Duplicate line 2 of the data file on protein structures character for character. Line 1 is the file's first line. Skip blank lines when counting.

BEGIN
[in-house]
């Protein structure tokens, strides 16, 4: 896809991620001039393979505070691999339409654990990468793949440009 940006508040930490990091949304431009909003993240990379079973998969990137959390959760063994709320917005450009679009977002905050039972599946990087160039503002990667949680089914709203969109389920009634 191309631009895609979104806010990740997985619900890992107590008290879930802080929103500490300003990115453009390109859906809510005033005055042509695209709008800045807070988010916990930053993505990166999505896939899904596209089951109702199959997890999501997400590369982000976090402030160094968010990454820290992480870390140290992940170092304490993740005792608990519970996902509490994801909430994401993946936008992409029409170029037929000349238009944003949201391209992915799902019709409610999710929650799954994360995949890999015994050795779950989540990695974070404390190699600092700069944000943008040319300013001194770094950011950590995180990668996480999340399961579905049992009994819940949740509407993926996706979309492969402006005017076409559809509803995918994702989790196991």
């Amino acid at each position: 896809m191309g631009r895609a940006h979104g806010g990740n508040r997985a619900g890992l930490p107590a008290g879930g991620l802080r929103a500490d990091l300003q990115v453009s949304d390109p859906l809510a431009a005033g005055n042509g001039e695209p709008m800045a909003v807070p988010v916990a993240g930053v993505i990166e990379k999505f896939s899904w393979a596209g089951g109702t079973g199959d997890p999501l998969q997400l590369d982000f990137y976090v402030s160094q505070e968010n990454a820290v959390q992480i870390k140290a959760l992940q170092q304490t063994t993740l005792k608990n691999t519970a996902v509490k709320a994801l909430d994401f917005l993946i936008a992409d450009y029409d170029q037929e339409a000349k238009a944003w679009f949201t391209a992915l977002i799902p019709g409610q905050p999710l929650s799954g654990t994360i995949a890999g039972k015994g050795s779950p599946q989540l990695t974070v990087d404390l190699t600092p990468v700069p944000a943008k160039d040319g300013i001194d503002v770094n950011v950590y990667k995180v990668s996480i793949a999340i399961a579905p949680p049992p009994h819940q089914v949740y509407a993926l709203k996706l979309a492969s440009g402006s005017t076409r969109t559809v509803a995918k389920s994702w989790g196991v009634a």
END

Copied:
């Protein structure tokens, strides 16, 4: 896809991620001039393979505070691999339409654990990468793949440009 940006508040930490990091949304431009909003993240990379079973998969990137959390959760063994709320917005450009679009977002905050039972599946990087160039503002990667949680089914709203969109389920009634 191309631009895609979104806010990740997985619900890992107590008290879930802080929103500490300003990115453009390109859906809510005033005055042509695209709008800045807070988010916990930053993505990166999505896939899904596209089951109702199959997890999501997400590369982000976090402030160094968010990454820290992480870390140290992940170092304490993740005792608990519970996902509490994801909430994401993946936008992409029409170029037929000349238009944003949201391209992915799902019709409610999710929650799954994360995949890999015994050795779950989540990695974070404390190699600092700069944000943008040319300013001194770094950011950590995180990668996480999340399961579905049992009994819940949740509407993926996706979309492969402006005017076409559809509803995918994702989790196991």